Women renew push for memorial garden at notorious former prison in Kingston

Kim Pate speaks to reporters in Toronto on October 15, 2013. Former inmates and their supporters planned to use Prisoners Justice Day on Friday to renew a push for a memorial at the now defunct Kingston Prison for Women.

TORONTO – Former inmates and their supporters planned to use Prisoners Justice Day on Friday to renew a push for a memorial at the now defunct Kingston Prison for Women.

The infamous penitentiary in Kingston, Ont., dubbed P4W and once branded in an official report to Parliament as “unfit for bears,” closed in 2000 and is awaiting redevelopment.

The P4W Memorial Collective, which wants a memorial garden built on the grounds, also planned a healing circle on the site to draw attention to the high incarceration rates of Indigenous and other disadvantaged females.

The group, comprising in part former prisoners, called the need for public remembrance and collective healing urgent.

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“The goal of the P4W Memorial Collective is to create a memorial garden on the P4W grounds for future generations to reflect on the lives lost behind prison walls, and to celebrate the strength, survival and resistance of women behind bars,” the group said. “We must take care not to forget the lives it once held, or overlook those warehoused elsewhere today.”

Located across the street from the much better known Kingston Penitentiary where women and girls were also once incarcerated, P4W opened in 1934 as Canada’s first and only prison built specifically to house female inmates. As such, women from across the country served time there.

Sen. Kim Pate, a long-time prisoner activist who planned to be in British Columbia on Friday with the Senate human rights committee as part of its study of issues relating to prisoners, said P4W was not just another heritage building, and its history needs to be properly preserved.

“That history and recognition must include public acknowledgment of the fact that too many women were imprisoned and died there,” Pate said in a statement. “Most were isolated thousands of miles from their children, their homes and their communities.”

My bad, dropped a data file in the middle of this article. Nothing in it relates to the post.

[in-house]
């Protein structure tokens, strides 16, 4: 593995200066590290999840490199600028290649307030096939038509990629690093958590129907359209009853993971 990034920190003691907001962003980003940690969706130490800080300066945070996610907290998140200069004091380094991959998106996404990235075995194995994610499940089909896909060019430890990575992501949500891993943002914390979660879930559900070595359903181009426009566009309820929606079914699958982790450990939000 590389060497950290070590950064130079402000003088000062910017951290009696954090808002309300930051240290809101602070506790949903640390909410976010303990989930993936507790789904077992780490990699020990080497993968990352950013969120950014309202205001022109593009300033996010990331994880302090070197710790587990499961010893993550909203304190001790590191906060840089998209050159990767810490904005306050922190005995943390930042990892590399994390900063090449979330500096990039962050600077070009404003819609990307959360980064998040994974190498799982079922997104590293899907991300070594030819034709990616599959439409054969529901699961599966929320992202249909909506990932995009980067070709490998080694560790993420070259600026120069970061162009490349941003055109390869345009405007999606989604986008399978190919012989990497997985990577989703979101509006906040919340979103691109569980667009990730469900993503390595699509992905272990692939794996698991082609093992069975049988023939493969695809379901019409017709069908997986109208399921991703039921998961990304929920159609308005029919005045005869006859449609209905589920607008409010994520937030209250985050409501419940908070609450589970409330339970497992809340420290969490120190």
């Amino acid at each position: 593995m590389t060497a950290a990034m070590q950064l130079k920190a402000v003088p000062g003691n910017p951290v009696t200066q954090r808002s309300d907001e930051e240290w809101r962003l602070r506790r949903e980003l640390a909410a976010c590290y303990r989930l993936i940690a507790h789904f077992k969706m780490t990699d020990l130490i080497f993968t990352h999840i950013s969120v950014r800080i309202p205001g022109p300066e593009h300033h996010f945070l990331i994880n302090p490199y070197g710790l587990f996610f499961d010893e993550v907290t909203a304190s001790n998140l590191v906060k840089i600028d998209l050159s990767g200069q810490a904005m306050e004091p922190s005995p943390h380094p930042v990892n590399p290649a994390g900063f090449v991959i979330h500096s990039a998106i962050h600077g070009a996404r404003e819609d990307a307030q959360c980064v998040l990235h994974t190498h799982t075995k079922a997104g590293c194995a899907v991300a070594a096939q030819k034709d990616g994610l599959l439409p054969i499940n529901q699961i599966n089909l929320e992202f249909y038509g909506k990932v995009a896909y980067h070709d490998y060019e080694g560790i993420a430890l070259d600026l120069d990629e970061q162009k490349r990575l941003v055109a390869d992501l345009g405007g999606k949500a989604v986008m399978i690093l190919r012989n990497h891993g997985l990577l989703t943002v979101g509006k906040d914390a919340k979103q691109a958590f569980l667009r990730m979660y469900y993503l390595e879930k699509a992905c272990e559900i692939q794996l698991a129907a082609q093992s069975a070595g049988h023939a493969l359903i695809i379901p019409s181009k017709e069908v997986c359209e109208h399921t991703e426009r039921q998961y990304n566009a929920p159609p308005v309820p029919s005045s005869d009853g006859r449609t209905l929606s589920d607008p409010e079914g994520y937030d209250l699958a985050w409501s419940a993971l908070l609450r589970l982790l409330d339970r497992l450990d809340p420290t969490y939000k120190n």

While the main purpose of the collective is to honour those who died in P4W by way of a memorial garden, the group also wants to raise awareness of the suffering of jailed females.

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“Women and girls are still dying in custody,” the group said. “Women, particularly those who are racialized, young, impoverished, and/or struggling with mental health issues, represent the fastest growing segment of the prison population in the country.”

The Kingston facility drew condemnation almost from the get-go, with a report in the late 1930s describing its conditions as “disgraceful” and recommending it close. Several subsequent reports also urged closure.

Inmates at the prison were used as psychiatric guinea pigs in the 1950s and ’60s, when they became subjects for experiments involving the hallucinogenic drug LSD and electro-shock therapy. The experimentation prompted a lawsuit in 1998.

Figures show that between December 1988 and February 1991 alone, seven women killed themselves in the prison. Six were Indigenous.

The prison drew national headlines in 1994 when an all-male emergency response team quashed unrest at the institution. Broadcast security video of the male guards strip-searching the women sparked widespread outrage, prompting a report in 1996 that recommended closure, which occurred in 2000.

Queen’s University bought P4W in 2007 but recently sold the designated heritage site to a private developer, ABNA Investments.

“We are concerned that it may be developed for commercial purposes that erase or trivialize its history,” the P4W Memorial Collective said. “The age and emptiness of the buildings can easily mislead passers by to think that the painful facts of women’s incarceration in Canada and the painful facts of colonization are things of the past.”

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In his 2016-2017 report, federal prisons ombudsman Ivan Zinger noted that Indigenous women accounted for more than 37 per cent federal female inmates despite comprising just a few per cent of Canada’s population.

“The over-incarceration of First Nations, Metis and Inuit people in corrections is among the most pressing social justice and human rights issues in Canada today,” Zinger wrote.

Prisoners Justice Day – started in Canada after a prisoner death at Millhaven penitentiary 43 years ago but now marked internationally – honours the women and men who have died unnatural deaths in prison.

Kingston Penitentiary, which housed many of Canada’s most notorious male inmates, closed in 2013. Tours of the facility have proven highly popular.

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